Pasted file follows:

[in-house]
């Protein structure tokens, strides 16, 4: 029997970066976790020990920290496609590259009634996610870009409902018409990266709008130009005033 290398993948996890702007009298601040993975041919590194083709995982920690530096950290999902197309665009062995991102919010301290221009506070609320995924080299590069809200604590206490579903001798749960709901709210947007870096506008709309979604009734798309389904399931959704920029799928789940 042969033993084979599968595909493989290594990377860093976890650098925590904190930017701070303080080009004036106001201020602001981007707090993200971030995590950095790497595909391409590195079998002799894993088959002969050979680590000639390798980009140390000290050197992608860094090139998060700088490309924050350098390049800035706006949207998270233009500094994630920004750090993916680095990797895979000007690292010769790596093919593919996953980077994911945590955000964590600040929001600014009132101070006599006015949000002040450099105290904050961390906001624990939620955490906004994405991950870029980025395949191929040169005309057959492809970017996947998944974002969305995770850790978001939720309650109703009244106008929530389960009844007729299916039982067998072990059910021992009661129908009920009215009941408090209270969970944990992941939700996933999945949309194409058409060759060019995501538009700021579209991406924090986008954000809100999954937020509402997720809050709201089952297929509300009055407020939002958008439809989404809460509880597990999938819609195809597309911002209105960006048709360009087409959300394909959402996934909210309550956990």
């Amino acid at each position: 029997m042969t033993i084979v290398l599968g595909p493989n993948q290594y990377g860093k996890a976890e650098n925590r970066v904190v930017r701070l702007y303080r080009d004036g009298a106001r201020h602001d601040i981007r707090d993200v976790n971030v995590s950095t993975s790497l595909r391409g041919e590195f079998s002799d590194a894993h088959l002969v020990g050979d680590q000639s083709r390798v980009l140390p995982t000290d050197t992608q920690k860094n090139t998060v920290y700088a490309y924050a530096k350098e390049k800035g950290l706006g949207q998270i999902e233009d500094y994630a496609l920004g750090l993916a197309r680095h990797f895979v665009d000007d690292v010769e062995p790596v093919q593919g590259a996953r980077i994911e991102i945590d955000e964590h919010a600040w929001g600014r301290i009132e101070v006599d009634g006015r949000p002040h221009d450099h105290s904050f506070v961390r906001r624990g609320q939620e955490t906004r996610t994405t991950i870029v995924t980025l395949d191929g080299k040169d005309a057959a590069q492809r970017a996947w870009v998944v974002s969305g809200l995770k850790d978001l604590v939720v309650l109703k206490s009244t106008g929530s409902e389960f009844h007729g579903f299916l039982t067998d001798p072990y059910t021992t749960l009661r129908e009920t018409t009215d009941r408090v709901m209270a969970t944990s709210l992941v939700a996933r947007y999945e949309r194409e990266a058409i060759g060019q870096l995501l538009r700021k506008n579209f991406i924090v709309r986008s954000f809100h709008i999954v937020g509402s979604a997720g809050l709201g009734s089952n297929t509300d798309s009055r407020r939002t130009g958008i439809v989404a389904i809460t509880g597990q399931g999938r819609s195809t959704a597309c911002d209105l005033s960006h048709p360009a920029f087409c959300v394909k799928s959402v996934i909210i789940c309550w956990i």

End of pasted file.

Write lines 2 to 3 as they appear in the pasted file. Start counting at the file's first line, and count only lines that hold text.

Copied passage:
């Protein structure tokens, strides 16, 4: 029997970066976790020990920290496609590259009634996610870009409902018409990266709008130009005033 290398993948996890702007009298601040993975041919590194083709995982920690530096950290999902197309665009062995991102919010301290221009506070609320995924080299590069809200604590206490579903001798749960709901709210947007870096506008709309979604009734798309389904399931959704920029799928789940 042969033993084979599968595909493989290594990377860093976890650098925590904190930017701070303080080009004036106001201020602001981007707090993200971030995590950095790497595909391409590195079998002799894993088959002969050979680590000639390798980009140390000290050197992608860094090139998060700088490309924050350098390049800035706006949207998270233009500094994630920004750090993916680095990797895979000007690292010769790596093919593919996953980077994911945590955000964590600040929001600014009132101070006599006015949000002040450099105290904050961390906001624990939620955490906004994405991950870029980025395949191929040169005309057959492809970017996947998944974002969305995770850790978001939720309650109703009244106008929530389960009844007729299916039982067998072990059910021992009661129908009920009215009941408090209270969970944990992941939700996933999945949309194409058409060759060019995501538009700021579209991406924090986008954000809100999954937020509402997720809050709201089952297929509300009055407020939002958008439809989404809460509880597990999938819609195809597309911002209105960006048709360009087409959300394909959402996934909210309550956990």
């Amino acid at each position: 029997m042969t033993i084979v290398l599968g595909p493989n993948q290594y990377g860093k996890a976890e650098n925590r970066v904190v930017r701070l702007y303080r080009d004036g009298a106001r201020h602001d601040i981007r707090d993200v976790n971030v995590s950095t993975s790497l595909r391409g041919e590195f079998s002799d590194a894993h088959l002969v020990g050979d680590q000639s083709r390798v980009l140390p995982t000290d050197t992608q920690k860094n090139t998060v920290y700088a490309y924050a530096k350098e390049k800035g950290l706006g949207q998270i999902e233009d500094y994630a496609l920004g750090l993916a197309r680095h990797f895979v665009d000007d690292v010769e062995p790596v093919q593919g590259a996953r980077i994911e991102i945590d955000e964590h919010a600040w929001g600014r301290i009132e101070v006599d009634g006015r949000p002040h221009d450099h105290s904050f506070v961390r906001r624990g609320q939620e955490t906004r996610t994405t991950i870029v995924t980025l395949d191929g080299k040169d005309a057959a590069q492809r970017a996947w870009v998944v974002s969305g809200l995770k850790d978001l604590v939720v309650l109703k206490s009244t106008g929530s409902e389960f009844h007729g579903f299916l039982t067998d001798p072990y059910t021992t749960l009661r129908e009920t018409t009215d009941r408090v709901m209270a969970t944990s709210l992941v939700a996933r947007y999945e949309r194409e990266a058409i060759g060019q870096l995501l538009r700021k506008n579209f991406i924090v709309r986008s954000f809100h709008i999954v937020g509402s979604a997720g809050l709201g009734s089952n297929t509300d798309s009055r407020r939002t130009g958008i439809v989404a389904i809460t509880g597990q399931g999938r819609s195809t959704a597309c911002d209105l005033s960006h048709p360009a920029f087409c959300v394909k799928s959402v996934i909210i789940c309550w956990i």